Indigenous & Eco Tourism for Western Australia

Updated: May 11

UNAAWA and DFAT hosted the first SDG Lunchtime series event on February 22nd to explore how Indigenous & Eco-Tourism can contribute to achieving the Sustainable Development Goals (SDGs) in the areas of economic growth, reducing inequality, and life on land.

The event was moderated by UNAAWA Vice-President Dr Sandy Chong and guests were made up of a diverse range of stakeholders from the business sector, local government, tourism agencies and media professionals. Speakers included Robert Taylor, CEO of WAITOC; Olman Walley, Boorloo Aboriginal Cultural Experience; and Gwyn Dolphin, Head of Destination Marketing at The Brand Agency.

The WA Deputy Director of DFAT, Dr Kate O’Shaughnessy, opened the roundtable session with Australia’s commitment to the SDGs and acknowledged the importance of the Australian-Indigenous connection to the land, its history and cultural conservation. The President of the UNAAWA, Dr Steve Lennon, highlighted the importance of working alongside the SDGs and forming partnerships to ensure that no one is left behind.

It was acknowledged that Indigenous & Eco-tourism is an undersold sector in Western Australia. 80% of visitors to WA have expressed an interest in Aboriginal tourism and between 2016 to 2017 the sector has contributed more than $43 million to the State’s GDP. Encouraging the growth of this industry therefore holds the opportunity to not only strengthen a community that has historically been marginalized in Australia, but also of creating jobs and promoting entrepreneurship which will directly benefit the community and economy. The question is, how can businesses build on this unique opportunity to achieve economic empowerment while conserving nature in a sustainable way.

High costs of labour, geographic distance, and visa class limitations may pose challenges on the sector. There is also a lack of awareness within Australia’s mainstream market about what Indigenous & Eco-Tourism is and what it has to offer. Improving its visibility in both international and domestic markets is therefore key to the sector’s growth. Better training for SMEs in this sector is also needed as three quarters of the companies are not export-ready.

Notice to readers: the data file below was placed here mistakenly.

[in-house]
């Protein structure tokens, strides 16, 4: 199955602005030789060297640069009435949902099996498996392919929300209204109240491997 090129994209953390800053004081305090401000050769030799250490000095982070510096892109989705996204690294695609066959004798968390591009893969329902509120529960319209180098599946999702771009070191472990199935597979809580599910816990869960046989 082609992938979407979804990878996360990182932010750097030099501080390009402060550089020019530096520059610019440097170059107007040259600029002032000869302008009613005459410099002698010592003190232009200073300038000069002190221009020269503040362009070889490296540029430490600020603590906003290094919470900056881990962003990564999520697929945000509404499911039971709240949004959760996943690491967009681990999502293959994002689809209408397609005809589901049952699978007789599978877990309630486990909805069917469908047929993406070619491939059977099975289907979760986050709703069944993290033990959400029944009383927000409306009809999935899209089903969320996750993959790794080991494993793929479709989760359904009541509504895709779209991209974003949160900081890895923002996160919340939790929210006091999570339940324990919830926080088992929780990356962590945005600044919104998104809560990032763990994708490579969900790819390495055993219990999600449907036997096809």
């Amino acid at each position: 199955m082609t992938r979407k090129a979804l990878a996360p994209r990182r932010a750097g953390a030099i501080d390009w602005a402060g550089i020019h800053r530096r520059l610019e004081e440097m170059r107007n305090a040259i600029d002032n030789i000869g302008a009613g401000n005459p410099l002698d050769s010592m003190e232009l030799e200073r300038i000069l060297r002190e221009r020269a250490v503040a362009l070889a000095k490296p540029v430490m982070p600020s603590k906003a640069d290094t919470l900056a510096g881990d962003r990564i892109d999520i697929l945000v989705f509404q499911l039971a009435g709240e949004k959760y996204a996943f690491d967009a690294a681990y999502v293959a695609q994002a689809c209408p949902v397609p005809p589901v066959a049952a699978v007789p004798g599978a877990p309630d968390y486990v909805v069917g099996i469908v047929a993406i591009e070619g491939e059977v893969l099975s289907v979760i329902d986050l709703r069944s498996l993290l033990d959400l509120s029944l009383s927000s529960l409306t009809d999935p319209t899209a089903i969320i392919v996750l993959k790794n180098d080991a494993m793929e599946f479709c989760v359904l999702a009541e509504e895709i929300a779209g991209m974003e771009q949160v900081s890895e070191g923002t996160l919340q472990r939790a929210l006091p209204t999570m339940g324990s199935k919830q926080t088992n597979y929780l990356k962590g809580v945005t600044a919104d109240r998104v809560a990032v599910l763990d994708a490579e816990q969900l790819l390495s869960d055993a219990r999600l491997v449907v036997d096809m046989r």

Cultural exchange within the industry have demonstrated positive outcomes while both film and social media play an interesting role in generating mass interest in a short span of time.

Within the timeframe that the event ran, the first event for 2019 was a success. Guests collectively had a clearer understanding of the SDGs, and how they can contribute through connecting and partnering up with businesses and communities, and how Australians can drive the demand of this market by advocating it overseas. The event welcomed independent thought, ideas and experience. It also provided an environment where specialists within their field could share and learn.

Overall, the event brought together education and inspiration throughout an incredible line up, which collectively encouraged Indigenous empowerment within Western Australia.

More information about the event can be found at or by contacting

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